Betts has hit 45 balls this season with an exit velocity of 100 miles per hour or faster. Of the other 17 players to hit that many, all but one are at least 6 feet tall. The one other undersized exception, A’s slugger Khris Davis (5-10), has to swing from his heels to impact the ball in that fashion, resulting in a roughly 9-to-1 strikeout-to-walk ratio and punchouts in more than a quarter of his at-bats. Betts is far more under control, with better than a 3-to-1 strikeout-to-walk ratio and strikeouts in fewer than one of every seven plate appearances.

What attributes allow a smaller player — of the 495 position players with an at-bat this year, Betts is one of 28 at 5-9 or shorter — to hit the ball with such authority?

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“How the hell did Joe Morgan hit so many homers?” Red Sox hitting coach Chili Davis said by way of comparison. “They’re not big guys but they generate bat speed, and that one area, if you make a mistake, it’s their do-not-disturb area.”

But how does Betts get in position to unload so forcefully on pitches on the inner half of the plate?

Most evaluators start with Betts’s quick hands and strong wrists, the latter of which may have gotten an assist from his past as a bowler — a sport that also may have contributed to the concentration and precise control of his hands.

Yet those traits alone don’t quite explain why Betts would be an outlier of outliers. For that, it’s necessary to take stock of additional physical and mental attributes.

A larger player can mis-hit a ball but still have it fly. That’s not the case for a player such as Betts, who requires greater coordination of movement.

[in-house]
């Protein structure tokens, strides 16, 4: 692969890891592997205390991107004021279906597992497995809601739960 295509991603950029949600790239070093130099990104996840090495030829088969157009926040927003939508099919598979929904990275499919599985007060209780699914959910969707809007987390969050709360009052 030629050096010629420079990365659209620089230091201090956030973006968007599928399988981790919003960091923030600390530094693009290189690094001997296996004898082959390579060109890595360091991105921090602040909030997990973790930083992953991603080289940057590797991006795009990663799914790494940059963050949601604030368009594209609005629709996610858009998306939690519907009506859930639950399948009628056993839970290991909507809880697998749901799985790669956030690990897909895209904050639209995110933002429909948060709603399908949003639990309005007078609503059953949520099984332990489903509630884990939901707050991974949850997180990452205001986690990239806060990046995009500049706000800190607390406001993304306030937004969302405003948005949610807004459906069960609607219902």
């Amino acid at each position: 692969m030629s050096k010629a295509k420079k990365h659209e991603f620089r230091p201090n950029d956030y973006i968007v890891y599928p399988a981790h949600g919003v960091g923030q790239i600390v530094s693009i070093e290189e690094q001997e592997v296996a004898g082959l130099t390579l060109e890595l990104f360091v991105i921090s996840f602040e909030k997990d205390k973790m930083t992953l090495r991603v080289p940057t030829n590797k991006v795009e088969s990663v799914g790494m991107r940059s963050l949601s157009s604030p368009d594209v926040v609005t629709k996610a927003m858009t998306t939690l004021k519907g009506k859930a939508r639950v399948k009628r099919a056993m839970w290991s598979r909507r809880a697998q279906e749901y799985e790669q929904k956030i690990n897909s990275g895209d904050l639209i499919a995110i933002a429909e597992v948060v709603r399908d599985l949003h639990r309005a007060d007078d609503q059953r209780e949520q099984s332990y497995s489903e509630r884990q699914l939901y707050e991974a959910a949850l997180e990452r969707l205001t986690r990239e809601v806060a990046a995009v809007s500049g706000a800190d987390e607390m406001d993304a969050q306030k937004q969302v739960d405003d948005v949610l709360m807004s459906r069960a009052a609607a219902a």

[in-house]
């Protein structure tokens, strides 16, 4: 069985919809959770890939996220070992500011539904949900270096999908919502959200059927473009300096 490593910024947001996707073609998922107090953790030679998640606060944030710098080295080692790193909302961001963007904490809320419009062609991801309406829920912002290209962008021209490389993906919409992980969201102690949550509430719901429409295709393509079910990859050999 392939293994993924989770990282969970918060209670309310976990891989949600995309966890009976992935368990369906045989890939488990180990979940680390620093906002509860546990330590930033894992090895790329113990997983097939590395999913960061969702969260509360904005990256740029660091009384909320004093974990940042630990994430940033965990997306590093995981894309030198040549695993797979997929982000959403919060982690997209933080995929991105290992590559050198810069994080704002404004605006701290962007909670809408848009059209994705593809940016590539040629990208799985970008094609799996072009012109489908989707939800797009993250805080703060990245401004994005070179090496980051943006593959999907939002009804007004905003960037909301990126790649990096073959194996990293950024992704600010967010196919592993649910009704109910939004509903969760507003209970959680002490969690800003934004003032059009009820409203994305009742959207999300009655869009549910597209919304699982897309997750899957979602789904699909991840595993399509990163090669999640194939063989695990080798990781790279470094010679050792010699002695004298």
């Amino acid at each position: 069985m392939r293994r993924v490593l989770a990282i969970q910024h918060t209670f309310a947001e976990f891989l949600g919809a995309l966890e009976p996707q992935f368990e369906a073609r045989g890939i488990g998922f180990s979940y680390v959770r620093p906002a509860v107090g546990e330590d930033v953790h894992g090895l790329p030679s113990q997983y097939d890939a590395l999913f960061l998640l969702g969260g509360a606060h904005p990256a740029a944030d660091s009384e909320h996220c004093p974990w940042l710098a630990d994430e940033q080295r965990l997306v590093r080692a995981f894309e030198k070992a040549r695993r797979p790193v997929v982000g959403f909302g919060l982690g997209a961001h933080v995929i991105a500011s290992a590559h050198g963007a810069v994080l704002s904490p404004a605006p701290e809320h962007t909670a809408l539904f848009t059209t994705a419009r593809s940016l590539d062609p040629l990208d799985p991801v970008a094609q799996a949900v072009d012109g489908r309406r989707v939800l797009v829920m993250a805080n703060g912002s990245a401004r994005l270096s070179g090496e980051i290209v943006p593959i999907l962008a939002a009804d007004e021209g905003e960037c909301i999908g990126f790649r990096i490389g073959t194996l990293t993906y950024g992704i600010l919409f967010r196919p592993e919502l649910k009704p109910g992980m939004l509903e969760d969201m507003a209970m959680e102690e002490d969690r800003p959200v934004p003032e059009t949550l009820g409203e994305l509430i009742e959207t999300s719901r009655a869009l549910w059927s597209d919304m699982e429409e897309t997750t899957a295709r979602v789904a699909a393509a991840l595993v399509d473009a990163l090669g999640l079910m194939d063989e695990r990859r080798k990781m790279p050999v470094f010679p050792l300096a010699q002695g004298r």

Betts’s eyes give him tremendous pitch recognition, and his brain processes visual information exceptionally well, something that was reflected in his strong scores when the Sox had him take part in neuroscouting (measured hand-eye coordination) exercises prior to drafting him.

“He’s able to react and see things a little bit better than the best,” said Red Sox bench coach Torey Lovullo. “In his pre-draft meetings he was top of the class [in neuroscouting]. He rated as high as anyone has ever rated.”

That reaction time permits him to have an aggressive yet controlled swing.

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“There’s a lot that goes into hitting the baseball the way he does. On top of that, he’s a master of swing fundamentals. He’s got a really good swing plane and his timing is always perfect,” said Lovullo. “That, in combination with the raw athletic ability, the mind that he has, the positivity he has towards the game, led to a pretty special player.”

Betts also has an understanding of what he’s trying to do at the plate that puts him in a position to hit the ball with authority.

“He’s not just looking for a strike. He’s looking for this one strike, and if he gets it, he’s going to hit it. That’s what really good hitters do, great hitters,” said Davis. “Mookie, he’s developing into that type of hitter right now.”

There are no guarantees based on his early-career performance, as his uneven season to date suggests. Yet the fact that the most noteworthy comparable players to Betts in terms of size and early-career shows of power landed in the Hall of Fame after lengthy runs as elite power hitters suggests that as impressive as Betts has been thus far in his career, there’s a chance that he could emerge as something more.

“Mookie drives balls to center. They die at the wall,” said Davis. “But give him another five years. They might be going out of the park.”

Even if they don’t, however — and there’s some evidence that smaller players such as Betts and Dustin Pedroia arrive at their physical primes earlier than larger players, meaning there’s less of an upward trajectory from their early to late 20s — the Red Sox will gladly sign on for what Betts is doing now.

“In this case, you almost have the perfect storm with aptitude, physical ability, natural athleticism, a work ethic. There are just so many things that came together and are coming together,” said Watkins. “I don’t feel comfortable with this phrase, but it’s almost like lightning in a bottle.”


Alex Speier can be reached at alex.speier@globe.com. Follow him on Twitter @alexspeier.